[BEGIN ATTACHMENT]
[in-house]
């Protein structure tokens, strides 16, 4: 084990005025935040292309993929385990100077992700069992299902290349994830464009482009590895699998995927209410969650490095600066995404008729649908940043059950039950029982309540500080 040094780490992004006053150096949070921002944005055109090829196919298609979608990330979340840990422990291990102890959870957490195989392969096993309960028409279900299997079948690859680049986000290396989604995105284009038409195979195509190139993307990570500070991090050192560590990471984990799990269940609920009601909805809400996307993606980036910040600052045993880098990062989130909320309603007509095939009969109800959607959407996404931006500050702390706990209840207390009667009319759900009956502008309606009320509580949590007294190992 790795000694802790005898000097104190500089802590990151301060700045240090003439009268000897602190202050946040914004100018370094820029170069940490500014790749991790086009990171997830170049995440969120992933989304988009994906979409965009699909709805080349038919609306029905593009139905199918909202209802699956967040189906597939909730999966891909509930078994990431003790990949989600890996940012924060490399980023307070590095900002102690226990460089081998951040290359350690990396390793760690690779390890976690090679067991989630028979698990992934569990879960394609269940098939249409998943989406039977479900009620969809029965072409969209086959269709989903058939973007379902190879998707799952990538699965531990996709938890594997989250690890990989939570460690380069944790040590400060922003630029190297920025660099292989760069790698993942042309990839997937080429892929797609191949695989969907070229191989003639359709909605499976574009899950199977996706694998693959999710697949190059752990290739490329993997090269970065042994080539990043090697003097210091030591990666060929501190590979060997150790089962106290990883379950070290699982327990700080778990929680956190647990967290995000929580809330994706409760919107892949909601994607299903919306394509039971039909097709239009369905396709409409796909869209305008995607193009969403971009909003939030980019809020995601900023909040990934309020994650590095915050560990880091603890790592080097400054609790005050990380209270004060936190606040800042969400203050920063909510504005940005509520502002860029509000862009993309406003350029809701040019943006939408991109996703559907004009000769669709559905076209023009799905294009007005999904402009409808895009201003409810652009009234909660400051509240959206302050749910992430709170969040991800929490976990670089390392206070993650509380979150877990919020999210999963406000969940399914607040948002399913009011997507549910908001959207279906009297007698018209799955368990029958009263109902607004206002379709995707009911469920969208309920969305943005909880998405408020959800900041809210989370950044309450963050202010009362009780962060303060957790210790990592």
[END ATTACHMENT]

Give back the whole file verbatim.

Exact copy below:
[in-house]
């Protein structure tokens, strides 16, 4: 084990005025935040292309993929385990100077992700069992299902290349994830464009482009590895699998995927209410969650490095600066995404008729649908940043059950039950029982309540500080 040094780490992004006053150096949070921002944005055109090829196919298609979608990330979340840990422990291990102890959870957490195989392969096993309960028409279900299997079948690859680049986000290396989604995105284009038409195979195509190139993307990570500070991090050192560590990471984990799990269940609920009601909805809400996307993606980036910040600052045993880098990062989130909320309603007509095939009969109800959607959407996404931006500050702390706990209840207390009667009319759900009956502008309606009320509580949590007294190992 790795000694802790005898000097104190500089802590990151301060700045240090003439009268000897602190202050946040914004100018370094820029170069940490500014790749991790086009990171997830170049995440969120992933989304988009994906979409965009699909709805080349038919609306029905593009139905199918909202209802699956967040189906597939909730999966891909509930078994990431003790990949989600890996940012924060490399980023307070590095900002102690226990460089081998951040290359350690990396390793760690690779390890976690090679067991989630028979698990992934569990879960394609269940098939249409998943989406039977479900009620969809029965072409969209086959269709989903058939973007379902190879998707799952990538699965531990996709938890594997989250690890990989939570460690380069944790040590400060922003630029190297920025660099292989760069790698993942042309990839997937080429892929797609191949695989969907070229191989003639359709909605499976574009899950199977996706694998693959999710697949190059752990290739490329993997090269970065042994080539990043090697003097210091030591990666060929501190590979060997150790089962106290990883379950070290699982327990700080778990929680956190647990967290995000929580809330994706409760919107892949909601994607299903919306394509039971039909097709239009369905396709409409796909869209305008995607193009969403971009909003939030980019809020995601900023909040990934309020994650590095915050560990880091603890790592080097400054609790005050990380209270004060936190606040800042969400203050920063909510504005940005509520502002860029509000862009993309406003350029809701040019943006939408991109996703559907004009000769669709559905076209023009799905294009007005999904402009409808895009201003409810652009009234909660400051509240959206302050749910992430709170969040991800929490976990670089390392206070993650509380979150877990919020999210999963406000969940399914607040948002399913009011997507549910908001959207279906009297007698018209799955368990029958009263109902607004206002379709995707009911469920969208309920969305943005909880998405408020959800900041809210989370950044309450963050202010009362009780962060303060957790210790990592």